Gruesome Accident Tales part VI: "I saw where you fell from and I think you should just stay right there."
It only took a moment to assess that I was not going to land on that top platform, and for a few optimistic moments, I was quite confident that I was going to be able to catch myself somehow. I remember trying to do so, since the ladder was beginning to whir by, inches from me. I failed for some reason (only later did I realize that it's because I broke my fingers trying). Some kernel of understanding began to form in me and I realized that my velocity was increasing, and that I was failing to think of any really logical solution. In retrospect this is where some ninja training would have been really useful.
At some point I fell through the hole of the bottom platform.
It was then I realized that I was now officially plummeting, and that this was going to be bad. Like when you see the car coming and you know there's no way you can avoid it, I began to do to do a little math about how much damage was going to be involved: By my calculations...this is going to suck!
I guess I pulled out a few ninja skills, because I didn't get impaled on anything, just landed on my back on the dumpster (burst fracture, 2nd Lumbar, dented the dumpster) bounced off, and landed on my back on the pavement. Oh good, I thought. I just knocked the wind out of myself. That wasn't as bad as it could have been. Maybe I'll be able to get up from this.
There was one positive effect. This event caused George to stop climbing in the window and come down the ladder to see if I was ok. As he climbed down I assessed my situation. My back muscles had spasmed so deeply that I could hardly breathe, but nothing felt broken. What really hurt was my right thumb, which I had broken so badly that it needed to be stabilized with two long pins while it healed.
I just chilled out for a minute. I was actually considering the possibility of getting up, and when George and some other guy finally got to me, I told them this. "I'm a doctor," said the other guy. "I saw where you fell from and I think you'd better just stay right there until the ambulance comes."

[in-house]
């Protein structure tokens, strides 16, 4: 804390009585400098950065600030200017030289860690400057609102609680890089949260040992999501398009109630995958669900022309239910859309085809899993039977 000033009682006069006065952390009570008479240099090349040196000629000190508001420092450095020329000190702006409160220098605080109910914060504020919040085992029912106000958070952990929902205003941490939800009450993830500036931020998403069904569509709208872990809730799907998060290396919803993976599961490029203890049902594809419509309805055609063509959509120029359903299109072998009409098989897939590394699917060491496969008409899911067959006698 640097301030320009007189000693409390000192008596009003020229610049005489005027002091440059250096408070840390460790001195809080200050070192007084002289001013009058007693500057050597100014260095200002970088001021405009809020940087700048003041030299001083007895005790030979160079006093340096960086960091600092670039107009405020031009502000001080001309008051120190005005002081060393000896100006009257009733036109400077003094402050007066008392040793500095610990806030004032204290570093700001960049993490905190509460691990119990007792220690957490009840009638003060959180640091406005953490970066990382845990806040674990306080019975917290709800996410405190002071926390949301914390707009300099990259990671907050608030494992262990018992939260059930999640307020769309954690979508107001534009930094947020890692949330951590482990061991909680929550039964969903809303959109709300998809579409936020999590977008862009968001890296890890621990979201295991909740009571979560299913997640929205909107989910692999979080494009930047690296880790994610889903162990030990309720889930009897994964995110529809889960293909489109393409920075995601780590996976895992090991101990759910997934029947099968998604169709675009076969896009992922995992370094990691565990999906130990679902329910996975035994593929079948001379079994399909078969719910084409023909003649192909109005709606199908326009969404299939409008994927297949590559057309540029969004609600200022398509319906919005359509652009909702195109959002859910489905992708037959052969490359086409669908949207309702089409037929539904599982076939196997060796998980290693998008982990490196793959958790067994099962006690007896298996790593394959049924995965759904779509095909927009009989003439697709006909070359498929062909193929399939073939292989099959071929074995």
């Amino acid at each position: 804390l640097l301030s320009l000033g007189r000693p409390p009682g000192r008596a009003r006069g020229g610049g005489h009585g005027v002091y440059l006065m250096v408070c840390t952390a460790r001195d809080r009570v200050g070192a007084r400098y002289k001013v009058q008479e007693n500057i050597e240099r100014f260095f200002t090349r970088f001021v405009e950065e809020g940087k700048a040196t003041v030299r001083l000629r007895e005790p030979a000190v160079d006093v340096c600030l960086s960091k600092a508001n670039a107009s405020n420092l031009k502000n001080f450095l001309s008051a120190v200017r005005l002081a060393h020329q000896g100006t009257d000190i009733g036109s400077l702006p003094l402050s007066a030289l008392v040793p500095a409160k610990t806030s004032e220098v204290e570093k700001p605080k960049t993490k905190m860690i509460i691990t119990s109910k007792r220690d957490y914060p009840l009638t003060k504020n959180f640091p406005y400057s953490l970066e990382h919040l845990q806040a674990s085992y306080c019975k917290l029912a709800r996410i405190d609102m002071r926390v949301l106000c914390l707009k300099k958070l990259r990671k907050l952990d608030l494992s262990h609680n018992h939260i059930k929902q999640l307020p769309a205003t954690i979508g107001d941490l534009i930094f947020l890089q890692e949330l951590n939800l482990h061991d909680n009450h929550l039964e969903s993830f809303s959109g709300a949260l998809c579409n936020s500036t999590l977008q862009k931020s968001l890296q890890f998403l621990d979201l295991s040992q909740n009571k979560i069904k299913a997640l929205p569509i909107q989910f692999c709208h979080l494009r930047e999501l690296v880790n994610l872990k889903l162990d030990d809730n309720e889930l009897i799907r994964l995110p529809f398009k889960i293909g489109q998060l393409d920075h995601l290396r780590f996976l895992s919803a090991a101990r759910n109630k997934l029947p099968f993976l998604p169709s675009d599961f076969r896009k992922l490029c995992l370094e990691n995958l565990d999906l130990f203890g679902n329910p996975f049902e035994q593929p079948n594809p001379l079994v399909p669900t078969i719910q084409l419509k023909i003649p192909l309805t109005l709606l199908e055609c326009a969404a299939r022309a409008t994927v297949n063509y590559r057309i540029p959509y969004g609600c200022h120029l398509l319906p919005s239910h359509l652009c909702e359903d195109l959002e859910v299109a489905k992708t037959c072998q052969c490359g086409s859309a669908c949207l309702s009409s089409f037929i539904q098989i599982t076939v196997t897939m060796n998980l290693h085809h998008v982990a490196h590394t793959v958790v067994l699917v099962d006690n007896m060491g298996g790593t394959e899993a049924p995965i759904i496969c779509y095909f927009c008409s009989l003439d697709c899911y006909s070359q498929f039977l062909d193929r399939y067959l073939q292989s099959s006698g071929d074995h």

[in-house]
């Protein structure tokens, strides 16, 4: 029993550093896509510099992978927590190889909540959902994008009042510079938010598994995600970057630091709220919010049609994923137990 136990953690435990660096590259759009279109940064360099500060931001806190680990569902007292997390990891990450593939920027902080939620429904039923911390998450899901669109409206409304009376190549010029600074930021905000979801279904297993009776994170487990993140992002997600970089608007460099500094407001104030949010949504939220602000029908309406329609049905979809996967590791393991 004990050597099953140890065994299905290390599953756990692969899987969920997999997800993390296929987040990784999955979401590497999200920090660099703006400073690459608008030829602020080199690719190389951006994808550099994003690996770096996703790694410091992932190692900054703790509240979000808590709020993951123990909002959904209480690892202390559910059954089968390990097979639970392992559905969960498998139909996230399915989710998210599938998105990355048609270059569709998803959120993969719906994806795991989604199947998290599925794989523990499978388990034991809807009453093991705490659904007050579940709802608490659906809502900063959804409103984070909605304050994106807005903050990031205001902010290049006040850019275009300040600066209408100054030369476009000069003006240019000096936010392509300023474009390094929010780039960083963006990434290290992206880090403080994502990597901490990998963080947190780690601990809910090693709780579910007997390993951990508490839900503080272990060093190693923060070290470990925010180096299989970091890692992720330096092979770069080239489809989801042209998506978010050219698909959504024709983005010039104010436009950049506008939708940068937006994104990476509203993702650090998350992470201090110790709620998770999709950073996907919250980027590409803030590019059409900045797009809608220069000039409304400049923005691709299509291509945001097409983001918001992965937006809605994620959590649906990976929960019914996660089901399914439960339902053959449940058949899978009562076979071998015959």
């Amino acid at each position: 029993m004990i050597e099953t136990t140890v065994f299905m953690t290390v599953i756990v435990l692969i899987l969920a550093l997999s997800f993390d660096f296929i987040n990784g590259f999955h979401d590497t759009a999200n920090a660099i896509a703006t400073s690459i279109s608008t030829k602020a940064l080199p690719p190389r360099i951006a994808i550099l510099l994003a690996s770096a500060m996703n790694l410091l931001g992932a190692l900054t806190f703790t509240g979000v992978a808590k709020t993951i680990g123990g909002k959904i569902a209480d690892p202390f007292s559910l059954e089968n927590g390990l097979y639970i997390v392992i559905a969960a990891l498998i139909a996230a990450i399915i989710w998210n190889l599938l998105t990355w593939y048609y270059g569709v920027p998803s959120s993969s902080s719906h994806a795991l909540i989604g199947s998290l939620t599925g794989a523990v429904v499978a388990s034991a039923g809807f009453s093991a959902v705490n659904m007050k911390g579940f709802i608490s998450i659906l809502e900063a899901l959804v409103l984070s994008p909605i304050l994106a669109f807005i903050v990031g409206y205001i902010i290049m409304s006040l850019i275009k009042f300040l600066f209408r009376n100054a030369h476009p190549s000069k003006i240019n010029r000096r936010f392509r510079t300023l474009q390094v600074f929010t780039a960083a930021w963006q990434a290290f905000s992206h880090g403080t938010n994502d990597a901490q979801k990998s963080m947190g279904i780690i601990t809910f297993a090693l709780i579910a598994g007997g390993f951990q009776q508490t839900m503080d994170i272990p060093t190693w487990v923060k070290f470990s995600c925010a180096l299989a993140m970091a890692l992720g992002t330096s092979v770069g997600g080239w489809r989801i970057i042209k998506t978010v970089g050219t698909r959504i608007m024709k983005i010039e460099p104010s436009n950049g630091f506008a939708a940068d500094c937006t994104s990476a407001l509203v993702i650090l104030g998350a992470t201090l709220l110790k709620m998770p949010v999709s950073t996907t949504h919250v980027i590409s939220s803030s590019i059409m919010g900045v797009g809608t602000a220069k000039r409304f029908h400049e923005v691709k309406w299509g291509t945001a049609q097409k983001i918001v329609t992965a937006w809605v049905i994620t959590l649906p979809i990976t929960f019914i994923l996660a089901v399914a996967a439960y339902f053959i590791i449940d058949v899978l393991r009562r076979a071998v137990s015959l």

To be quite honest, that didn't sound like such a bad idea, and I was relieved to hear somebody else say it. My thumb hurt like hell, but I was able to put my knees up and take some pressure off my lower back and it was somehow bearable. It's amazing how little anxiety I felt that night, I knew that it was beyond my control at that point.
When the ambulance came, they strapped me and my legs down to a backboard and that was much less comfortable. There was some discussion about where to take me, and since I had no medical insurance at the time it was Harborview Medical Center all the way. George started to trip out, "Don't take him to Harborview...Harborview is the worst...". He was starting to worry me...he was not taking it well.
"George," I said. "I need you to help me. Take my backpack. I need you to make sure it's safe. Will you hang onto my backpack and make sure I don't lose it? Will you look after it for me until I get to the hospital?" He took it from me solemnly. Now he had a mission, and he offered no further resistance as they loaded my broken, tiny little self into the ambulance.
(to be further continued...)